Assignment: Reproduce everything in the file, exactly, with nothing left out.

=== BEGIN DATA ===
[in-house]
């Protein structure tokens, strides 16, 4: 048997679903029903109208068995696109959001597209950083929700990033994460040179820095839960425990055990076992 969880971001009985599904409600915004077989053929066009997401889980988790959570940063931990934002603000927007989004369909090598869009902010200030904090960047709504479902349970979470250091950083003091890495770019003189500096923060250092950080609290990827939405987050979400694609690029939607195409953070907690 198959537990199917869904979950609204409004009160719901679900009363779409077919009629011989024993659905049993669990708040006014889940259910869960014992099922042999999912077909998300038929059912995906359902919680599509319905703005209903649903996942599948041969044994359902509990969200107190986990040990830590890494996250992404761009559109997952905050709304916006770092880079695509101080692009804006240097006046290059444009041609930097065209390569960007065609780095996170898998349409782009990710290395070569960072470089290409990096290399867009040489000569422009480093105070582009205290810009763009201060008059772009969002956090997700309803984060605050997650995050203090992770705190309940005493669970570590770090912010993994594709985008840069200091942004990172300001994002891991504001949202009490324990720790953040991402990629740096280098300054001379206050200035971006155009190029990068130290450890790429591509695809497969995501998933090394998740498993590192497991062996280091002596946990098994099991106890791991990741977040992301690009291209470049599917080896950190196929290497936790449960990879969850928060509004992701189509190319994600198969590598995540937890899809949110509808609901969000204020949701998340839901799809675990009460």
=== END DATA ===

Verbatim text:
[in-house]
């Protein structure tokens, strides 16, 4: 048997679903029903109208068995696109959001597209950083929700990033994460040179820095839960425990055990076992 969880971001009985599904409600915004077989053929066009997401889980988790959570940063931990934002603000927007989004369909090598869009902010200030904090960047709504479902349970979470250091950083003091890495770019003189500096923060250092950080609290990827939405987050979400694609690029939607195409953070907690 198959537990199917869904979950609204409004009160719901679900009363779409077919009629011989024993659905049993669990708040006014889940259910869960014992099922042999999912077909998300038929059912995906359902919680599509319905703005209903649903996942599948041969044994359902509990969200107190986990040990830590890494996250992404761009559109997952905050709304916006770092880079695509101080692009804006240097006046290059444009041609930097065209390569960007065609780095996170898998349409782009990710290395070569960072470089290409990096290399867009040489000569422009480093105070582009205290810009763009201060008059772009969002956090997700309803984060605050997650995050203090992770705190309940005493669970570590770090912010993994594709985008840069200091942004990172300001994002891991504001949202009490324990720790953040991402990629740096280098300054001379206050200035971006155009190029990068130290450890790429591509695809497969995501998933090394998740498993590192497991062996280091002596946990098994099991106890791991990741977040992301690009291209470049599917080896950190196929290497936790449960990879969850928060509004992701189509190319994600198969590598995540937890899809949110509808609901969000204020949701998340839901799809675990009460």